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Branching out with downtown project

Development plans could jazz up Flowery Branch

POSTED: March 6, 2008 5:00 a.m.
Tom Reed The Times/

An old building and a vacant lot occupy this portion of Railroad Avenue. Part of the planned redevelopment of downtown Flowery Branch would place a restaurant about where the old building stands and the Railroad Street Building would be built on the empty lot to the right.

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There are big changes in store for downtown Flowery Branch - $15 million worth of change to be exact.

Hortman and Dobbs Developers, LLC is planning a nearly three-acre, mixed-use development, dubbed Old Town Flowery Branch, to be built in the three blocks adjacent to Main Street along Pine, Chestnut and Church streets and Railroad Avenue.

"Our development will revitalize an older, inactive downtown," said Flowery Branch resident Marty Hortman, who is partner with Kellin Dobbs in Hortman and Dobbs Developers. "Flowery Branch needed some new life breathed into it."

Flowery Branch Mayor Diane Hirling said the Old Town Flowery Branch development fits in well with what the city had envisioned for the downtown area in June 2006 when city officials drafted a 2025 Comprehensive Plan for the city.

"We wanted to revitalize downtown, and they're starting it," Hirling said. "For years, nothing was happening downtown. You wouldn't even see a car."

Kit Dunlap, president and chief executive officer of the Greater Hall Chamber of Commerce, said the Old Town Flowery Branch development is one that also falls in line with the chamber's Vision 2030 plan for Hall County. One of the plan's 15 tenets states that the county should be composed of multiple municipalities that maintain their unique identities.

"I just think it'd be the ideal thing for Flowery Branch. That's the key: living downtown and having a walkable, family-oriented atmosphere where you can live, shop and eat," Dunlap said.

She added that the $15 million development certainly won't be bad for the town's economy, which already is on the upswing.

Hortman said he has been developing land in the Southeast for the past 30 years. He said he has not been involved with a mixed-use project of this magnitude before, but the Old Town Flowery Branch development aims to revitalize the historic downtown area with families, young married couples, singles and empty-nesters who will live, shop and eat at the development.

Hortman said the $15 million development includes 21 condominiums, 14 lofts, seven town homes, possibly two restaurants with outdoor seating, a pub and a grocery store. Plans for the downtown development also call for a five-story parking deck, a half-acre public park, and several retail stores and office spaces.

The five-structure development will feature one- and two-bedroom town homes with covered garage parking and rooftop terraces. The condos and lofts will also have one- or two-bedroom options and balconies that overlook Pine Street or Railroad Avenue.

Hortman said Flowery Branch officials have yet to approve the final plan and minor rezoning changes to allow for all the facets of the mixed-use development, but he said construction on the project could begin by early fall, and is expected to be finished by fall 2009.

Old Town Flowery Branch will be constructed on the former site of the Country Craft building that dated back to the 19th century. The old furniture store's administration office was kept intact; Hortman and Dobbs is refinishing the building that will be leased as an office space.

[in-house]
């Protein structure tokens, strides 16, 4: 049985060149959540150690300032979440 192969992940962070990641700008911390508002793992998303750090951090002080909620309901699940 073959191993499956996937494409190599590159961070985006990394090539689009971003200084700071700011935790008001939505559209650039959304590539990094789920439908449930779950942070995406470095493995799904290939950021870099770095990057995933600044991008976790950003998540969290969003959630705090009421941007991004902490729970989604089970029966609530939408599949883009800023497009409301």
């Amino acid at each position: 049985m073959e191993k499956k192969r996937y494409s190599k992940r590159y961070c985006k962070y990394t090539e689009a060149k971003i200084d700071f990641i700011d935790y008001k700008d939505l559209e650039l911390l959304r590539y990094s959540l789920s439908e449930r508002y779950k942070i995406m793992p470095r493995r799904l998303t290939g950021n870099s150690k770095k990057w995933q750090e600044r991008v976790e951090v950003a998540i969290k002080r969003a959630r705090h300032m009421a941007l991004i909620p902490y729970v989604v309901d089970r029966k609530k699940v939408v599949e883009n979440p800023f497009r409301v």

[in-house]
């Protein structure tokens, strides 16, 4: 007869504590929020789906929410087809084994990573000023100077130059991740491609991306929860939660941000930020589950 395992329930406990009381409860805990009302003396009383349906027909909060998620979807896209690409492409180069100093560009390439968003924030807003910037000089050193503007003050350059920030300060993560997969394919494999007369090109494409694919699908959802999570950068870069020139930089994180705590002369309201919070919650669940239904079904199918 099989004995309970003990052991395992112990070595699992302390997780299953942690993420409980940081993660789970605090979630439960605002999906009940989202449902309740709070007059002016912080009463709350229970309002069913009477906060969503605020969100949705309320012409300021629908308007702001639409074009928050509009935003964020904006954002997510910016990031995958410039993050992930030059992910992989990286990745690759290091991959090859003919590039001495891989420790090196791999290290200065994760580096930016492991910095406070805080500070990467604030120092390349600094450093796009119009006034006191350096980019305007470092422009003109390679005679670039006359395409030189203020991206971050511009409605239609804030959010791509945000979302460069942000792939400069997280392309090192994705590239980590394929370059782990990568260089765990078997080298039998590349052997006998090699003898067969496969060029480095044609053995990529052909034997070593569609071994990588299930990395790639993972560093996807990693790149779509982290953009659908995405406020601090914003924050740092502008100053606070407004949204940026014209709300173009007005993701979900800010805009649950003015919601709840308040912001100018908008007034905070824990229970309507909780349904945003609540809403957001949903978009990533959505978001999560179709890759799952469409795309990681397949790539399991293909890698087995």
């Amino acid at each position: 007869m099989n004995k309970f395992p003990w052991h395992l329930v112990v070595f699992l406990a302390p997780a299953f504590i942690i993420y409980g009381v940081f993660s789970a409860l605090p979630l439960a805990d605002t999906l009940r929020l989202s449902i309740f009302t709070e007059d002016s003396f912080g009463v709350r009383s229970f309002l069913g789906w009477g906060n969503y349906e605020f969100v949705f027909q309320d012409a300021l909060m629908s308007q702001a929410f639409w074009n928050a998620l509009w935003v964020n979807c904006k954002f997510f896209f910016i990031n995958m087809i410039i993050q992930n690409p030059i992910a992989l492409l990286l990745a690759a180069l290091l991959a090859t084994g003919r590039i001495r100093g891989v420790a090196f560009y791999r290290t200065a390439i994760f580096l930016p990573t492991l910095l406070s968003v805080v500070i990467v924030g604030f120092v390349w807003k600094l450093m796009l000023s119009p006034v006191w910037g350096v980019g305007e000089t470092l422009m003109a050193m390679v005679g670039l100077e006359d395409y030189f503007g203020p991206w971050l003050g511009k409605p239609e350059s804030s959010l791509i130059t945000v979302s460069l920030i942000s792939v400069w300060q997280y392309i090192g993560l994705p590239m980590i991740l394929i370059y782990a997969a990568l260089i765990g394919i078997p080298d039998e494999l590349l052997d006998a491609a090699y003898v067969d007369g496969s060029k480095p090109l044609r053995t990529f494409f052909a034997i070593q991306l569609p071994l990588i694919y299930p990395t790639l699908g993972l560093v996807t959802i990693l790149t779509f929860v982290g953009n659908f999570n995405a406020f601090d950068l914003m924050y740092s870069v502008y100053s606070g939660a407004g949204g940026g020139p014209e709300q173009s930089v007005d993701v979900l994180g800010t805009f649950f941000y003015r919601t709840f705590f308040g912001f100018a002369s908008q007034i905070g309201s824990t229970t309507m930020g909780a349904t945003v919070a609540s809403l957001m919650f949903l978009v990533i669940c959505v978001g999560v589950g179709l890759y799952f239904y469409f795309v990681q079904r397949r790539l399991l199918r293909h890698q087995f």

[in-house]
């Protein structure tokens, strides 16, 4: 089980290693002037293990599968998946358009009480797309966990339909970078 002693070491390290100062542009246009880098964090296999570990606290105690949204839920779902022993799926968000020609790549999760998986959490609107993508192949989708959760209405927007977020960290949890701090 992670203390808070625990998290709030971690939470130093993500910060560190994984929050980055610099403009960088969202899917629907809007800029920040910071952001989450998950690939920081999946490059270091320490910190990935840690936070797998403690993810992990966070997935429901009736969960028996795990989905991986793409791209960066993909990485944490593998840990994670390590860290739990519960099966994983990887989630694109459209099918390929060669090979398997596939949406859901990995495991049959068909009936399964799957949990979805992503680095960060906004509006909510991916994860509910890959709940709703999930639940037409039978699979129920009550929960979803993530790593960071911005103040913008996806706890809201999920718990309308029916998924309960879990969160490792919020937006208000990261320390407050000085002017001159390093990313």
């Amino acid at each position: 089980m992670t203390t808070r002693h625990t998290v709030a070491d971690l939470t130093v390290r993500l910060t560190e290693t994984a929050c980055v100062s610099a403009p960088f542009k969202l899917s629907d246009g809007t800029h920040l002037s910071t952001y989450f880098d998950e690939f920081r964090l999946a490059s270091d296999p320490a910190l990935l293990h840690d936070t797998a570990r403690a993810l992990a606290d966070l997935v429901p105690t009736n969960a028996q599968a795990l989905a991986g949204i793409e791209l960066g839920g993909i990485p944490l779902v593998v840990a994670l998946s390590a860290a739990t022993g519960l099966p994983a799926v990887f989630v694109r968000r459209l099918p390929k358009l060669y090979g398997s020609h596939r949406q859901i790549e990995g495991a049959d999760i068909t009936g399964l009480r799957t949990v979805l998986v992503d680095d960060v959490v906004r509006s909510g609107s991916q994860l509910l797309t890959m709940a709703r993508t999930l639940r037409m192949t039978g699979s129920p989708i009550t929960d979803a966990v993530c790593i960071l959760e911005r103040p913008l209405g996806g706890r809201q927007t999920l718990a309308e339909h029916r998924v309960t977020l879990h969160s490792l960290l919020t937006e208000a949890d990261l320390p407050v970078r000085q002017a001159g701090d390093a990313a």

Dale Jaeger of the Gainesville planning design firm The Jaeger Co., is working with the city of Flowery Branch, the Flowery Branch Historical Preservation Committee, and Hortman and Dobbs Developers to ensure that the new development is in tune with the historic architecture already present on Main Street.

"We want a building that looks like it was built in 2008, but looks compatible with its surroundings," Jaeger said. "For Flowery Branch, this is a once-in-a-lifetime opportunity," Jaeger said. "It'll bring life back to the town center."

Hirling said Flowery Branch's downtown area has been lagging economically since the late 1990s, when gift shops and a deli operated on Main Street. She added that since the streetscape project has recently revamped the first block of Main Street, businesses have started to trickle in to the historic area.

"All of a sudden, you're seeing people and businesses downtown again. It's starting to come alive again," Hirling said. "With what Hortman and Dobbs have planned, it will give Flowery Branch a booming downtown. Hopefully once they come in, some other developers will see what they're doing and will develop further down Main Street, maybe all the way down to Gainesville Street."

James Riker, Flowery Branch's planning director, said the city council could review the developers' plan by June. He added that some city rezoning changes must occur to allow for increased residential density before construction can begin in the fall. Riker said he does not foresee the development causing any major traffic congestion in the area, and the project is slated to operate on city water and sewer.

"I think a lot of citizens are looking for eclectic communities that existed 100 years ago, like Flowery Branch," Riker said. "I think redeveloping (historic downtown areas) is a trend that's happening all over Georgia. Other cities are trying to establish new downtown areas. But we've got a downtown. We're simply trying to enhance it."



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